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Mont-Royal park



Description
Neighbourhood : Downtown
Type : Park or cemetery
Year of construction : 1872
Style :
Best : Yes

The Mont-Royal park is a large park on the mount Royal (it's either a small mountain or a big hill depending on your point of view). The park was designed by Frederic Law Olmsted in 1872, the same man who designed Central Park in New York City. He wanted everyone, from rich to poor, to have direct access to nature because its "energizing" power. There are three summits, the south-east summit where you can find the Camillien-Houde belvedere, the cross, the main chalet and the lookout; the northern summit where the jewish and Mont-Royal protestant cemetery (in the Outremont district and the Notre-Dame-des-Neiges cemetery (in the Côte-des-Neiges district) can be found; the third summit is where the St-Joseph oratory and Westmount are located.

There are many summer and winter activities taking place there. In the summer, you can hike (there are a lot of hiking paths around but stick to the well marked paths, there are other small paths made by people wandering around but this damages the forest and you can easily get lost or fall down a small cliff) or montain bike (same comment as for hiking, a lot of mountain bikers make their own paths with also causes damage). In winter, you can skate or slide near the Lac des Castors at the top of the mountain (just north of the lookout) or you can do some cross-country skiing or show-shoeing (there are many well maintained paths). There's also another place where you can slide at the corner of du Parc ave. and Mont-Royal ave.

Mount Royal is also where you will find the best view of eastern and downtown Montreal : the Mont-Royal lookout and its beautiful chalet, if you want a great view of downtown and the south-shore, or the Camillien-Houde belvedere for a view of east Montreal (the Olympic stadium, the Jacques-Cartier bridge, etc). If you ever wanted a city at your feet, here's your chance. You can also see the cross, on the eastern part of the top of Mont-Royal (there's a path leading east from the lookout to the cross or start from the belvedere up the stairs then to your left). The story of the cross is as follows : there was a flood in 1642 that was threatening the settlement of Ville-Marie (Montreal's first name), the leaders then prayed that if the flood receded, they would put up a cross on the Mont-Royal. The flood did recede and they put up the cross in 1643. The present cross is obviously not the same cross but it's a reminder of the original event.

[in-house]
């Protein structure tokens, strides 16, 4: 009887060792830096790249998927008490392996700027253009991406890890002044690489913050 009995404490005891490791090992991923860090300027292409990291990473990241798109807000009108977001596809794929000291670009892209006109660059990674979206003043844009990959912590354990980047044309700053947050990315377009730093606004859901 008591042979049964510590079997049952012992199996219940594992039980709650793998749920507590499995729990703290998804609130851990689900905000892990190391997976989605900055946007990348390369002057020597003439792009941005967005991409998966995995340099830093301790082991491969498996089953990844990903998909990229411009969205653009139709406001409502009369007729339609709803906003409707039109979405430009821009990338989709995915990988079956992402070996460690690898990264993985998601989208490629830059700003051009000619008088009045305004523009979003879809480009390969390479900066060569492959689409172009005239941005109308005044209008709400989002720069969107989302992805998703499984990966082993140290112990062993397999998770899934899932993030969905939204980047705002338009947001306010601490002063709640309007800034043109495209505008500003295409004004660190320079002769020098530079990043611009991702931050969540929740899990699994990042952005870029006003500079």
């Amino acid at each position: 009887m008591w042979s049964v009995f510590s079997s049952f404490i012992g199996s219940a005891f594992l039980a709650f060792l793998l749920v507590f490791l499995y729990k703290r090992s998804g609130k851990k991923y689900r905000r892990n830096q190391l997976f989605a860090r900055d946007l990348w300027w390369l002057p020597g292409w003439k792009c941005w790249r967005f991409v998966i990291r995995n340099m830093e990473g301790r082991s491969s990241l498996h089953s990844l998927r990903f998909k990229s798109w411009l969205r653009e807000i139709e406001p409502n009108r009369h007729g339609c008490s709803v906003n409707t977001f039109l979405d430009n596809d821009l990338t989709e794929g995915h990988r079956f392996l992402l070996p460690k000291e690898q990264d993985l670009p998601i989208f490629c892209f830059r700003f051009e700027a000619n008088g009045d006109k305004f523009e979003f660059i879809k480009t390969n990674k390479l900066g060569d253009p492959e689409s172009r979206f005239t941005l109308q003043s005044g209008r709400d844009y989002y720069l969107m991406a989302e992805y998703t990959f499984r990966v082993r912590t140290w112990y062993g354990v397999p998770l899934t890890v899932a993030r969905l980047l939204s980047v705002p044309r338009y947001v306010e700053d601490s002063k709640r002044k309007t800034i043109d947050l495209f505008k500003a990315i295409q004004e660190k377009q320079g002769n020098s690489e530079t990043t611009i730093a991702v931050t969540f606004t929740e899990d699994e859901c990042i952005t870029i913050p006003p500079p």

There are many ways you can access the park :

  • by foot : through downtown and the "stairs section" (there are four streets that lead to a dead end - Redpath, du Musée, de la Montagne and Drummond north of Docteur-Penfield - so to reach des Pins ave. you need to climb up the stairs, they also give a good view of downtown). The Redpath stairs are the nicest ones. Then walk up the path that starts near the Drummond stairs (not up Redpath crescent, that's a street) and once you reach the main path, you can either go right to the very long stairs (there's about 200 stairs to climb but it's the quickest way up and you'll be directly near the lookout) or go left, there's a long winding path that goes up, it's the slowest way but easiest on the legs (you'll arrive near the Lac des Castors, to go to the lookout just go to your right).
  • by bus : from the Mont-Royal metro station, just take the 11 bus line west and you'll arrive at the top near the lookout, or take the 80 bus north from the Place-des-Arts metro station to Mont-Royal ave. then transfer to the 11 bus or take the 55 bus north from St-Laurent metro station to Mont-Royal ave. then transfer to the 11 bus.
  • by car : if you are coming from downtown, take du Parc ave. north and just before Mont-Royal ave. turn right then go up to the intersection of Mont-Royal ave., Côte-Ste-Catherine and Camillien Houde road and turn right at the light (unless you are going to the Mont-Royal cemetery, then go up Mont-Royal ave.). You can first stop at the belvedere (there's a great view of Montreal's east section and part of the islands) or park at the top of Mount-Royal (it' not free though) you can then walk to the lookout. There's another way from the west through Remembrance road.

    P.S. People here call it "la montagne" (the mountain) for lack of a better word.

Contact and location
Address : Camillien-Houde way or Remembrance road
Metro station: Mont-Royal then take the 11 bus west
Tel. : (514) 843-8240
Email :
Website : www.lemontroyal.qc.ca
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